A Florida appeals court ruled that under the U.S. Supreme Court’s decision in Riley, which applied retroactively, the police violated Robert Burton’s Fourth Amendment rights in searching his cell phone without a warrant. However, the court also found that the trial court properly denied Burton’s motion to exclude the information recovered from the phone because the Supreme Court had held that searches conducted in objectively reasonable reliance on binding appellate precedent were not subject to the exclusionary rule, and case law at the time of the search had established a bright-line rule allowing for the search of cell phones incident to arrest, which the police were justified in applying. Conviction affirmed.
Ed. Note: Assistant Attorney General Pamela Koller represented the State.
Probable Cause for Search Warrant
State v. Reisner, 2016 R.I. Super. LEXIS 60 (May 13, 2016).
A Rhode Island superior court denied Ralph Reisner’s motion to suppress, holding that the search warrant was not invalid because the issuing magistrate did not view the video depicting child pornography himself where the detective’s description was sufficient. The court further found that the affidavit established probable cause where it stated that the video file was downloaded from a particular IP address which was a member of a peer-to-peer sharing network suspected of containing child pornography; the address was registered to a woman who lived at the residence which was also Reisner’s home; and the nature of the crime reasonably inferred that evidence of the crime was within Reisner’s residence.
Invalid Consent Without Ferrier Warnings
State v. Budd, 2016 Wash. LEXIS 587 (May 19, 2016).
The Washington Supreme Court found that Michael Budd’s consent was invalid because the officers did not give him the Ferrier warnings before making a warrantless, consent-based entry into his home to seize his computer. Affirmed and remanded.
Statements Made During Execution of Search Warrant
State v. Spence, 165 Conn. App. 110 (Apr. 26, 2016).
The Appellate Court of Connecticut affirmed the lower court judgment, finding that the trial court did not err by denying John Spence’s motion to suppress statements which he made to the police when the search warrant was executed at his home because a reasonable person in his position would not have believed that he was under a formal arrest. The court ruled that his subsequent waiver of the right to remain silent was voluntary.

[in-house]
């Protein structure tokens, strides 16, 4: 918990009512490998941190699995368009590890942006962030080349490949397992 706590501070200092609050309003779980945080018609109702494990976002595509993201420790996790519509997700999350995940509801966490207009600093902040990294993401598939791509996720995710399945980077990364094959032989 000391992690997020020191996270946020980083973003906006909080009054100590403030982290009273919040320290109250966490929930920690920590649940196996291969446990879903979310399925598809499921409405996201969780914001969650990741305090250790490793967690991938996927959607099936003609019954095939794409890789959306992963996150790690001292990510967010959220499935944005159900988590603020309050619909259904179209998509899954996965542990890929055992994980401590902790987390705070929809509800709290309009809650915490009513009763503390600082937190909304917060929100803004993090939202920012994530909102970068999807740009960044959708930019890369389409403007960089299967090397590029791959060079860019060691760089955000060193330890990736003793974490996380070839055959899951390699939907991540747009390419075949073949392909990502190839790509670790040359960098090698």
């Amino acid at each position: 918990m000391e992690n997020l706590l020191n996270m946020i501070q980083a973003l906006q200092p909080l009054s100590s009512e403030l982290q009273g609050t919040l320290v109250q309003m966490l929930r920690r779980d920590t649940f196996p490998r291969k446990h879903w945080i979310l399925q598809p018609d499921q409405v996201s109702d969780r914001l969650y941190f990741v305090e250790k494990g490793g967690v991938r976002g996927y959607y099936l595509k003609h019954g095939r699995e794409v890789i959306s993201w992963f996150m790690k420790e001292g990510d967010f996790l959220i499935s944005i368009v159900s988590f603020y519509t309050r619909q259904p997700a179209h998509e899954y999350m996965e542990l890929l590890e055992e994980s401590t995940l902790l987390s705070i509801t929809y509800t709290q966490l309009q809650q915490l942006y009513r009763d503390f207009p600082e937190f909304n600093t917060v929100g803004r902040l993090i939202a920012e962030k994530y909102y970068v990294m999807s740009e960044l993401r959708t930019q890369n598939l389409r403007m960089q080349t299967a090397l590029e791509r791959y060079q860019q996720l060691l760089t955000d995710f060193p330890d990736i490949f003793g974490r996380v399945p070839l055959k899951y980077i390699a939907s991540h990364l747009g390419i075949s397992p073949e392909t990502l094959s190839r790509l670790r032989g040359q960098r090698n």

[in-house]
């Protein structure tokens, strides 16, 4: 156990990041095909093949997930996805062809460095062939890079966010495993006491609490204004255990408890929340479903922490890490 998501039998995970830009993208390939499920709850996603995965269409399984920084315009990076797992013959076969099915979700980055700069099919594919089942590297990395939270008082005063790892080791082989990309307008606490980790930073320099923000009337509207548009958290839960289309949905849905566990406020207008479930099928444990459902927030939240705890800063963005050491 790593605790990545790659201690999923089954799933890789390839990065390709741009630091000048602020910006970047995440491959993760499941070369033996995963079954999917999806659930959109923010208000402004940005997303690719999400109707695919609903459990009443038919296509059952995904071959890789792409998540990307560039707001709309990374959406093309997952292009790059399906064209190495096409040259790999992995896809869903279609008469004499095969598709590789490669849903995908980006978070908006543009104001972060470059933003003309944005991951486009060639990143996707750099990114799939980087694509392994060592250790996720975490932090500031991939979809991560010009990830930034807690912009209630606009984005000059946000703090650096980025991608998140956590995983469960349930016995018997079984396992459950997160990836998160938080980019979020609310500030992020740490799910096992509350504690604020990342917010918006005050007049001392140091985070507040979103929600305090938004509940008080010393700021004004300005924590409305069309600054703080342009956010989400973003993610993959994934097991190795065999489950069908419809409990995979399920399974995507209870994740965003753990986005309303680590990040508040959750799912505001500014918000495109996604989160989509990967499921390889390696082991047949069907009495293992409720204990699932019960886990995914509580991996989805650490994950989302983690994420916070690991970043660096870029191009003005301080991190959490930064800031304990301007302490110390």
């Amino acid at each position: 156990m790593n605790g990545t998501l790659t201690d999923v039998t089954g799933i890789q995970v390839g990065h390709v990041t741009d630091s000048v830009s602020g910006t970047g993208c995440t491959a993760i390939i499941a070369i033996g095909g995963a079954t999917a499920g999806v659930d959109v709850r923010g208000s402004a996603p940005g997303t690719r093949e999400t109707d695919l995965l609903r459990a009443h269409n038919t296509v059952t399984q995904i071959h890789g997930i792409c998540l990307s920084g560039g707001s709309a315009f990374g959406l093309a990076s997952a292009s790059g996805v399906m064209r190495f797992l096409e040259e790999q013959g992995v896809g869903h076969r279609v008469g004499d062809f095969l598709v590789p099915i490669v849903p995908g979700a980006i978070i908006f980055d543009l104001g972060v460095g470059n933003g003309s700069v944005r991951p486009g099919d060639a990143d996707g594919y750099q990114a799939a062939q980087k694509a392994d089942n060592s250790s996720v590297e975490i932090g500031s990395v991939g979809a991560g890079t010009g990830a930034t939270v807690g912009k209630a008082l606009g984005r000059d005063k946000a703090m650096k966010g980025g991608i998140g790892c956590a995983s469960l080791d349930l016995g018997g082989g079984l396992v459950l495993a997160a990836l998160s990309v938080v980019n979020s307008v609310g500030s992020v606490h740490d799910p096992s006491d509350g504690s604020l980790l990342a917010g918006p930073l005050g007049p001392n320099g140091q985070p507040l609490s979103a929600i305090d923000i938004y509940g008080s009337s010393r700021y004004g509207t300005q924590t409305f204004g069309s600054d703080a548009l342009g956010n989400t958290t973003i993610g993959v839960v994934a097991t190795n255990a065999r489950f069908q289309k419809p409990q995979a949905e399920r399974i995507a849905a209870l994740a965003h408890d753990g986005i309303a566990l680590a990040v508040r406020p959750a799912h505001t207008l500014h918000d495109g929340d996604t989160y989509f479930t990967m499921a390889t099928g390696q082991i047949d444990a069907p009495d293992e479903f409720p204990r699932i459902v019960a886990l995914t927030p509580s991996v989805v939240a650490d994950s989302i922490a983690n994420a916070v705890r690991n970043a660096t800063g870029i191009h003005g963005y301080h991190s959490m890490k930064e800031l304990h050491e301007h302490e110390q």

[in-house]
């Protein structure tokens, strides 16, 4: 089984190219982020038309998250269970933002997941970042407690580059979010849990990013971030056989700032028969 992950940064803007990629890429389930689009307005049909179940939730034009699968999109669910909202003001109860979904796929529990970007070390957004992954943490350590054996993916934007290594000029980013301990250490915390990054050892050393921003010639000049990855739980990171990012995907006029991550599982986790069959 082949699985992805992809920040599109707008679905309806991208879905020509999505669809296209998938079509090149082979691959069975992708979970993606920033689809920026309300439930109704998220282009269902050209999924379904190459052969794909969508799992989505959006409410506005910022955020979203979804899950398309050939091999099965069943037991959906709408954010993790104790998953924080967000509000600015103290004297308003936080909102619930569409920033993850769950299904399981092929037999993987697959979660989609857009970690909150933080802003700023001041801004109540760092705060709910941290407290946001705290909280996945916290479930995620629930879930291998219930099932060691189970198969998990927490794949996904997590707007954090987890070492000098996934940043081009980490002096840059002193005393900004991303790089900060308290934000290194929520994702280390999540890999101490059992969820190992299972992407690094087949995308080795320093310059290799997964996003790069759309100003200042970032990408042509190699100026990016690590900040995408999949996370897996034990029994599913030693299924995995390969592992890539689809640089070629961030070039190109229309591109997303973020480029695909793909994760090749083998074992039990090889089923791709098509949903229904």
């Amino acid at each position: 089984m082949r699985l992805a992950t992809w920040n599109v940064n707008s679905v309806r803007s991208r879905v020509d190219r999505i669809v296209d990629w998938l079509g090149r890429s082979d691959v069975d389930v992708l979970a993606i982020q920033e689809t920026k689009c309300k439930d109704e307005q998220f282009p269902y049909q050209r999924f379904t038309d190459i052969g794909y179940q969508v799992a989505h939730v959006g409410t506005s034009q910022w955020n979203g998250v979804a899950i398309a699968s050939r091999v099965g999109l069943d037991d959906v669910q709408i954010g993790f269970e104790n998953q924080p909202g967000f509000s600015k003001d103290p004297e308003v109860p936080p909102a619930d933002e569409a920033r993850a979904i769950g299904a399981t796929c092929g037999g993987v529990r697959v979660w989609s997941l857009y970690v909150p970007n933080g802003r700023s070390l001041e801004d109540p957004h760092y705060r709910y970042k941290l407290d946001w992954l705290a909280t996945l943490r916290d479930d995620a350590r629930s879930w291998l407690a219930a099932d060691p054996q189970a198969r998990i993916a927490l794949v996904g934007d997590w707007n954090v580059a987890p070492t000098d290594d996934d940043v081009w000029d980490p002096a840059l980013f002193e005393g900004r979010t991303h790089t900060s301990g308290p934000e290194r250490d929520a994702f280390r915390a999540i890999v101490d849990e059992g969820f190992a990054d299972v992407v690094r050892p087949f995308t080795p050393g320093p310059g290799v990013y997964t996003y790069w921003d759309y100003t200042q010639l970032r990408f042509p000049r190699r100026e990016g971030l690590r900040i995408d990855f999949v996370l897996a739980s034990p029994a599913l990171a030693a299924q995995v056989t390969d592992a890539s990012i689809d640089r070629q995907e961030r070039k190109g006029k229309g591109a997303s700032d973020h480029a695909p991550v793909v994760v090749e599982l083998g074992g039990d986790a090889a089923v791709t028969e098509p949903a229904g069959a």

In the Federal Courts
Sentencing Enhancements for Possession of Child Pornography
U.S. v. Scott, 2016 U.S. App. LEXIS 7044 (Apr. 19, 2016).
The Fifth Circuit Court of Appeals found the U.S. District Court for the Western District of Louisiana erred by enhancing Jason Scott’s sentence for possession of child pornography without clearly finding that Scott used a peer-to-peer file sharing program to exchange and distribute child pornography. The court also ruled that the conditions of supervised release imposing absolute lifetime bans on access to any computer capable of Internet access and unsupervised contact with anyone under age 18 were plainly erroneous, as they were not narrowly tailored. Sentence vacated and case remanded.
Admissibility Under Independent Source Exception
U.S. v. Barron-Soto, 2016 U.S. App. LEXIS 7569 (11th Cir. Apr. 26, 2016)
The Eleventh Circuit Court of Appeals ruled that the U.S. District Court for the Northern District of Florida’s order denying Alejandro Barron-Soto’s motion to suppress was proper, as the information in the warrant affidavit supported probable cause to issue a search warrant for Barron-Soto’s cell phones, and the evidence obtained from the execution of the search warrant was admissible under the independent source exception to the exclusionary rule. Judgment affirmed.
Warrantless Seizure of USB Drive During Supervised Release
U.S. v. Makeeff, 2016 U.S. App. LEXIS 7756 (8th Cir. Apr. 29, 2016)
The Eighth Circuit Court of Appeals affirmed the decision of the U.S. District Court for the Southern District of Iowa, holding that probation officers had reasonable suspicion to seize a USB drive found during a supervised release search of David Makeeff’s residence. The court found that factors supporting a finding of reasonable suspicion included Makeeff’s prior conviction for possession of child pornography, a condition prohibiting him from accessing a computer and a tip that Makeeff had bragged about possessing child pornography. The court further held that the officers had reasonable suspicion to search the USB drive without a warrant because before officers searched the drive, Makeeff telephoned them and admitted the drive contained child pornography. Judgment affirmed.
Onsite Preview of Electronic Devices
U.S. v. Townsend, 2016 U.S. App. (3rd Cir. May 16, 2016).
The Third Circuit Court of Appeals affirmed in part the decision of the U.S. District Court for the Eastern District of Pennsylvania, holding that applying the Fourth Amendment’s general protections, the district court did not err in denying Joseph Townsend’s motion to suppress the evidence uncovered during the onsite preview of his electronic data storage devices, as well as his motion to suppress evidence arising from a three-week review of those devices. However, the court found that Townsend’s sentence of 262 months in prison on each of five counts, to run concurrently, clearly exceeded the statutory maximum for distribution and possession of child pornography, but since the sentence was within the statutory maximum for the remaining counts, Townsend’s total sentence did not change. Affirmed in part, vacated in part, and remanded.
Use of Cameras for Surveillance
Spann v. Carter, 2016 FED App. 0270N (6th Cir. May 17, 2016).
The Sixth Circuit Court of Appeals affirmed the judgment of the U.S. District Court for the Middle District of Tennessee, finding that the use of cameras by officers did not transform their surveillance into a search requiring a warrant. Further, the court ruled that William Spann failed to state a plausible claim that the Tennessee Wildlife Resources Agency violated his Fourth Amendment rights by the search of his home for a cell phone pursuant to a warrant issued more than six months earlier.